The Palm Beach Post from West Palm Beach, Florida on September 13, 1999 · Page 9
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The Palm Beach Post from West Palm Beach, Florida · Page 9

West Palm Beach, Florida
Issue Date:
Monday, September 13, 1999
Page 9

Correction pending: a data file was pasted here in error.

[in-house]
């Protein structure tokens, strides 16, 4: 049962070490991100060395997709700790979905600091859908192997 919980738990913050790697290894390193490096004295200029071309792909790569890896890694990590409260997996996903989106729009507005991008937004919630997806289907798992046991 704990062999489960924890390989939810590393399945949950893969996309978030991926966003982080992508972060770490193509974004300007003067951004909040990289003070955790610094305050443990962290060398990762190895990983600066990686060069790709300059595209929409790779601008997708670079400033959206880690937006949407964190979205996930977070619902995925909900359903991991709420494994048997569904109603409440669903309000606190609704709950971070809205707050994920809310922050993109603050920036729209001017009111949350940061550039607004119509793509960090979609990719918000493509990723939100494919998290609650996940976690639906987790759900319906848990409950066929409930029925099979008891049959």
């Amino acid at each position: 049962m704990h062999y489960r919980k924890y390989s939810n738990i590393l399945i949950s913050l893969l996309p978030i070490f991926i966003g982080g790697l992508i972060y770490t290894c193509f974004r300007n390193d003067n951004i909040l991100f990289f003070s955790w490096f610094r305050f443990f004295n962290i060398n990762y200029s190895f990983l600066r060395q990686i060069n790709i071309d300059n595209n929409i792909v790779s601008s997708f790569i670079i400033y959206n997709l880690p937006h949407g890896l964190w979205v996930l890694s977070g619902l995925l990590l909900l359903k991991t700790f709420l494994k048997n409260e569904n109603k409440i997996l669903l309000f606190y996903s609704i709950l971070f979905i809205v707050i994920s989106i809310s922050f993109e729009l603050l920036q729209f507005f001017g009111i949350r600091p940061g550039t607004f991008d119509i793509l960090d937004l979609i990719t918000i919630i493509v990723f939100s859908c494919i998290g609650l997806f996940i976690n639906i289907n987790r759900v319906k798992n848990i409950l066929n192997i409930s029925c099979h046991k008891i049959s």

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THE PALM BEACH POST MONDAY, SEPTEMBER 13, 1999 9A- ""1 111! I. How to put up plywood : Plywood hurricane shutters are simply panels of wood screwed into the walls of your house. There are 4 basic steps: BUY MATERIALS: Tape measure, 'hammer' drill, plywood, lead lag shields (anchors), washers, lag screws, wrench, hammer and petroleum jelly. CBS frame house ; x Cut plywood 4" to 6" larger around frame of window IT L&i&&B PREPARE PANELS: Mark up the plywood and drill the holes. " Stay approx. 2" from edge ..-. to avoid splintering. - Label each panel, then seal with varnish to keep from -'j'j warping. -4 Drill 38" holes in panel, at corners and along edges, not more than 18" apart Drill hole in wall of house, 58" by 2 14" deep PREPARE WALLS: To avoid mismeasuring, drill the ' anchor hole for the top corner first. Place anchor into hole and screw in panel securely. Swing panel level wMjj3 top of second hole and mark spot. After securing second anchor and panel in place, go down panel with" U a smaller bit and drill pilot holes to mark each spot. V,-. Remove the panel from the wall and complete drilling yv holes. Now that the hurricane has become a threat, you need to act quickly. Take care of these things now: YOUR FAMILY Outline emergency plans with your family. Practice where to go in the house as the hurricane intensifies. Or decide whether you should leave your house. Put together supplies and follow instructions on these pages for food and water. If you plan to leave, you need to start packing. pull out the tubing. B If you remove your roof antenna, unplug it from the set first. B Do any last-minute pruning and take clippings inside. B Remove roof turbines and cap the holes. B Get your important documents passports, wills, contracts, insurance papers, car titles, deeds, leases and tax information into your safe deposit box. Otherwise put them in a plastic bag in a safe, dry place. B Secure anything inside your home that can be thrown around. Tape or tie cabinets. Remove items from counter and table tops. Close closet doors. Wall of house 516" Washer ranei , . . . Anchor urn' expands i ; i. (;;t'; i luuI! ' Ml" 11" . t 38" X 2 14" Lou ameiu t ...i LAST-MINUTE TRIPS Get lots of cash now. Banks, stores and ATM machines will quickly run out Power failures may render ATMs useless. Lag screw I 1 I ...J I Put on your medic-alert tag. I Fill your bathtub and water bottles. I Secure and brace external doors, especially INSTALL HARDWARE: After holes have been drilled, gently tap the anchors into place, leaving them flush Limit traveling to necessary trios. The roads double doors. with the wall. Dip the end of the screw into Vaseline and crank them in. The anchor will expand, thus tightening the hold. Washers go on when the panels go up. n l Preparing your pool I Leave the water level alone. If yofl drain it more than a few feet below normal and the ground becomes saturated, the pool s shell could pop out of the ground, even if B Move as many valuables as possible off the floor to limit flooding damage. Move furniture away from windows or cover it with plastic. B Move your TV, battery-operated radio, flashlights and food to the room where you're going to spend the hurricane. B Leave gas turned on. Safety valves on most water, pool and spa heaters will shut off the gas supply if winds blow out the pilot light. WHEN THE STORM THREATENS B Close and lock shutters and secure other items attached to the home before leaving. B Turn off all but one or two lights and any unnecessary electrical equipment lithe power fails, you don't want to cause a surge later. fl In the last hours, stay inside. Being on the roads will interfere with people fleeing to emergency shelters. And conditions may deteriorate rapidly. it s concrete. In addition, damage from projectiles is greater to exposed pool surfaces. B Turn off the power to the pump motor, lights and other equipment at the circuit box. ' Disconnect gas from heater. B If the motor is exposed and you live in a flood- ' prone area, remove the pump and store it indoors. Otherwise, try to wrap it with a waterproof cover and tie securely. B Remove automatic pool cleaners, pool blankets and covers and take them inside. B Super-chlorinate or double the chemicals you normally add to reduce contamination and infestation by mosquitoes and other insects. B Stock up on chemicals; you'll need to "shock" the pool after the storm. B Don't throw patio furniture in the pool because chemicals will harm or ruin most furniture, and furniture can scratch the pool's sides and bottom. SHOPPING LIST HURRICANE KIT Flashlights and extra bulbs Battery-operated radio Battery-operated lanterns (fully charged). Don't get candles and kerosene lanterns. They are fire , hazards. Extra batteries Matches Clock (wind-up or battery-operated) Plastic garbage bags Fire extinguishers (be sure they work) Scissors Clean change of clothes, rain gear, sturdy swamp boots TV antenna. Buy an inexpensive rabbit-ears version that you can use if cable goes out. FOOD AND WATER Bottled water. Figure on a gallon of drinking water per person per day. Shelf-stable juice and milk. (Canned, boxed or powdered.) Instant coffee and tea Prepared foods. (Canned soup, spaghetti.) Canned meats and fish. (Beef, tuna, chicken, ham, corned beef hash.) Canned or raw vegetables Canned, dried or fresh fruit packaged pudding Snacks. (Crackers, cookies, hard candy, nuts, packaged pudding.) Snack spreads. (Peanut butter, cheese spreads, jelly.) Cereals Bread Sugar, salt and pepper Pet food. (Dry and canned.) MEDICAL NEEDS Medic-alert tags First-aid kit and handbook Prescription drugs Over-the-counter medicine (for colds, allergies, coughs) Children's medicines Aspirin - Sterile rolls, bandages Adhesive tape Cotton-tipped swabs Antiseptic solution Disinfectant Eardrops Thermometer Needles Feminine hygiene materials Insect-repellent spray Sunscreen Soap BABY NEEDS Disposable diapers, wipes Formula, baby food Diaper-rash ointment, petroleum jelly Baby medicines (for pain, cold, cough) Medicine dropper EMERGENCY TOILET Small, tight can with lid Plastic bags for liners Disinfectant or bleach Deodorizer Toilet paper KITCHEN SUPPLIES Plastic (to line bathtub before filling with water) Containers (to store water) Water-purification tablets (usually available only in drug stores), 2 percent tincture of iodine or ordinary household bleach (which contains hypochlorite as its only active ingredient not bleach with soap, lemon or other additives.) Manual can opener Bottle opener Matches Pocketknife (preferably Swiss Army style) Camp stove (or other cooking device) and plenty of fuel. Use canned fuel, not charcoal or gas. Disposable dishes, cutlery and cups Paper napkins and paper towels Ice chests or coolers ICE Stock up on ice and pack coolers as early as possible. Move perishables you'll use first into ice chests to limit opening of refrigerators. Designate one cooler you will open regularly; fill it with drinks and less , perishable items. Set aside other coolers for more perishable foods. Turn your refrigerator and freezer to the coldest setting and drape blankets over it but keep the bottom vents clear. Crank up your ice maker, break out the ice-cube trays or fill jugs with water, so you can be making and storing ice in your freezer or cooler around the clock. Store cubes and small blocks of ice in sealed bags and containers so you can drink it after it melts. ' Clean your bathtub with bleach. Rinse thouroughly. If possible, line it with plastic. Then fill it and as many clean bottles as you can with drinking water. Fill your toilet tank with water. You'll want it to flush after the storm. will be clogged with people evacuating or making last-minute trips for supplies. Tear out lists of supplies and get them as soon as possible. The lines will already be starting. Buy only what you need for the storm. Refill and obtain any special medications. The pharmacies will probably run out Fuel your car. Lines form quickly at gas stations. Make sure you have a spare tire; after the storm, most service stations will be closed for days, and you can bet on at least one flat as you drive through debris. Don't fill gasoline cans they hold only a few gallons and can be a fire or explosion hazard. Check battery, antifreeze and oil. Check flashlight and radio batteries and have extra on hand. Charge rechargeable items: cellular phones, drills, flashlights. Secure your boat If you have a plane, fly it out yourself or pay someone to do it. YOUR HOME AND YARD Get shutters, siding or plywood in place on windows. If you haven't sunk sockets, nail wood in with masonry nails. The cosmetic damage will be the least of your worries. Don't tape windows unless you're covering them. Tape will not stop windows from breaking. H Move vehicles into garages if possible; otherwise park them away from trees. Try to move them close to houses to lessen damage from flying debris. B Move grills and patio furniture into the house or garage. Clear your yard of loose objects that can become missiles. Remove swings and tarps from swing sets. Tie down anything you can't bring in. Check again for loose rain gutters or moldings. B Prepare your pool. B Remove a 6-foot panel on each side of patio screens to let the wind pass through. Simply PLAN TO LEAVE YOUR MOBILE HOME If you live in a mobile home, you must leave. If yours was built before 1976, the home and tie-downs are designed to anchor it in winds up to about 80 mph; if it was built after 1976, it will hold, with tie-downs, in winds up to 110 mph. Trees and plants EMERGENCY NUMBERS B Move potted plants, hanging baskets, seedlings and cuttings inside. B Stake small or newly planted trees to anchor them, tying them at various heights on the trunk. Pass ties through pieces of old garden hose to prevent' County numbers PALM BEACH: (561) 712-6400 MARTIN: (561) 287-1652 ST. LUCIE: (561) 461-5201 OKEECHOBEE' (941) 763-3212 Red Cross chapters PALM BEACH: (561) 833-7711 MARTIN: (561) 287-2002 ST. LUCIE: (561) 461-3950 OKEECHOBEE: (941) 763-2488 """! trunk scarring and leave slack for some movement. B If you have time, try to prune shrubs and vines to one-half or more of their height to prevent permanent damage. B Check trees for any dead or broken branches or those sticking straight up or V-shaped. Cut them back to a main branch. Then thin the tree enough to let the wind pass through. Don't trim roots. B Watch for power lines as you trim. fl Leaving trimmings at the curb will make them more dangerous than if you'd left them on the tree. Tie them and take them inside or remove them so they won't be a danger. B Some of the most vulnerable trees are ficus, acacias, bischofia, Australian pine, Norfolk Island pine, silk oak, royal poinciana, jacaranda and gumbo limbo. B Try to strip coconuts, but don't bother with citrus or other fruit. It will take up valuable time. Measuring a hurricane's strength Hurricane Andrew came ashore in Florida Aug. 1992 as a Category 4 hurricane. Only two Category 5 storms have hit the United States since record-keeping began: the 1935 Labor Day hurricane in the Florida Keys and Hurricane Camille along the Mississippi coast in 1969. The five classes of hurricanes: 1 1 Preparing your condo B Condominium and apartment dwellers near the beach may be ordered to evacuate. If you are farther inland and not in a flood Winds: More than 155 mph Damage: Catastrophic; buildings, roofs, structures destroyed. Flooding up to 10 miles inland, evacuation of area. Winds: 96 to 110 mph Damage: Moderate; larger signs, roofs, doors, windows, mobile homes, small boats, some flooding, tree branches blown down. Winds: 74 to 95 mph Damage: Minimal; signs, unanchored mobile homes, tree branches power lines blown down, some coastal flooding. Winds: 131 to 155 mph Damage: Extreme; almost total destruction of doors, windows. Some wall and roof failure. Major damage to lower floors of oceanfront buildings. Evacuations up to 6 miles inland. zone, you're safer staying put fl Remove all loose items from the Winds: 111 to 130 mph Damage: Extensive; damage to buildings, some walls fail, mobile homes, trees blown down. Smaller coastal structures washed away by flooding up to 8 miles inland. porch, patio or sun deck. Close and lock windows, sliding glass doors and shutters. ' Wedge patio doors. K you're going to ride out the storm in your apartment, choose the room with the fewest windows or a hallway. fl Be prepared to move to a lower floor. The higher up you are, the stronger the winds. Power can fail even before the storm, so avoid ' elevators as the storm approaches. A power failure also could leave you in the dark, so memorize the ' exits from your building and how many steps they are from your apartment A trough of low pre ure. Moving area of thunderstorms that maintains identity for 24 hours or more. Organized storm with winds of up to 38 mph. Identified by number. Winds of 39 to 73 mph. Storm gets a name. At least 74 mph. Threat of a strike within 24 to 36 hours. Strike expected within 24 hours. Tropical wave: B Tropical disturbance: B Tropical depression: B Tropical storm: B Hurricane: B Hurricane watch: B Hurricane warning: